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Breaking the Stigma: Let’s Talk About Menopause & Oral Health

by: Dr. Haver - In Partnership with Delta Dental

When it comes to menopause, we likely think of the well known, often joked about symptoms, such as hot flashes, night sweats and mood swings, but did you know that menopause can actually affect your oral health? According to Delta Dental’s recent survey, probably not.  A whopping 84% of women 50 and older were unaware of the menopause-oral health connection.1 

The survey also revealed that most women who are experiencing menopause are unaware that dental providers can help them address – and recommend treatments for – oral health related symptoms of menopause. 

How Does Menopause Affect Oral Health?

The menopause transition is categorized by a wild fluctuation of hormones which includes a dramatic decrease in the hormone estrogen. This hormone can affect the gums, saliva and overall health of the mouth.2  So, whether you’re experiencing perimenopause, menopause or postmenopause, it’s a good idea to keep an eye out for any symptoms, such as:

  • Dry mouth
  • Burning mouth syndrome (BMS)
  • Tooth sensitivity, pain or decay
  • Decreased jawbone density
  • Reduced saliva production
  • Bleeding, altered or irritated gums

Delta Dental has impressed me with their commitment to educating dental providers and patients to help make treatment plans more accessible for all people who experience menopause. Only 2% of women 50 and older report that they have discussed their menopause concerns with their dentist and only 1% of women 50 and older say they have discussed their concerns with their dental hygienist.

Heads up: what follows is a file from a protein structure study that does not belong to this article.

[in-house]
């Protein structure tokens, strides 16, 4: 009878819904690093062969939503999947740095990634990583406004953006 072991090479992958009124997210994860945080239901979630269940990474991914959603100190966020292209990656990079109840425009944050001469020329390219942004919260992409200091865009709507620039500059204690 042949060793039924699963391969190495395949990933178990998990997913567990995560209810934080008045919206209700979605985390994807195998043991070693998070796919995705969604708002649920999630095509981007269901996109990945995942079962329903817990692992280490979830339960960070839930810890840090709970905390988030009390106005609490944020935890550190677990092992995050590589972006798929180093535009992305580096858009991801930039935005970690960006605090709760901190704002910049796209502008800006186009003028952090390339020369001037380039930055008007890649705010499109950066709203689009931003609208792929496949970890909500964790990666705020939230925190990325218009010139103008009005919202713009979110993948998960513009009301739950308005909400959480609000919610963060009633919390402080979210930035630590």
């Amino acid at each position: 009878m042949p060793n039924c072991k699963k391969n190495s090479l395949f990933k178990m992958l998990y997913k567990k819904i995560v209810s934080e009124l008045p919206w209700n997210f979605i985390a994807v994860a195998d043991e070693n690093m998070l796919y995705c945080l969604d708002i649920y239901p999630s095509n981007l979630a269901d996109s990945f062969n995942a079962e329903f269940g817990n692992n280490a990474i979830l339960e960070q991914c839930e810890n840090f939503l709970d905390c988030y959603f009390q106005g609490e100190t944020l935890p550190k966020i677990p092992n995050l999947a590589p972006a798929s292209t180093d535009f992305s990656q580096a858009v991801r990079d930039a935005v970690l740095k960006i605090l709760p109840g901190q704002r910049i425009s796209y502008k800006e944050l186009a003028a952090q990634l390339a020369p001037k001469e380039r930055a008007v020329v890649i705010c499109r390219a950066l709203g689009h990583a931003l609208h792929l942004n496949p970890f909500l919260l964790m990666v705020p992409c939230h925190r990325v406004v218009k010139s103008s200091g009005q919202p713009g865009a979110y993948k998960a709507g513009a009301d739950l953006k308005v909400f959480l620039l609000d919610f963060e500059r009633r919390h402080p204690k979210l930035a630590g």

Recognizing that it may be uncomfortable or embarrassing to discuss such personal matters in an open dental bay, so Delta Dental has created an email template for you to customize and send to your provider. This way, your oral health care team can add the information to your medical history and be made aware of your changing needs. Open communication about the oral health-related symptoms you’re experiencing and medications you’re taking is important, and is critical to your overall health.3

How to Keep a Healthy Smile Long After Menopause

Here’s what you need to know about keeping your smile healthy long after menopause.4  

Step up your oral health care routine at home

Practicing adequate oral hygiene is crucial.  Brush your teeth at least twice a day with fluoride toothpaste using proper technique, paying extra attention to the gum lines and hard-to-reach areas, and floss at least once daily.  In addition, use an antimicrobial mouth wash to reduce the accumulation of dental plaque and help prevent gum disease and tooth decay.

Keep track of your symptoms

Be aware of menopausal related symptoms and how they can affect your oral health. Watch out for the symptoms of dry mouth, note any change in the surface appearance of your tongue, or if it appears cracked or dry. If your lips are sticking to your teeth more often or your tongue is dry to the touch, you may be producing less saliva.  If you’re unsure, your dental office can do saliva-flow testing to help determine your rate of saliva flow and the best treatment options. 

Stay hydrated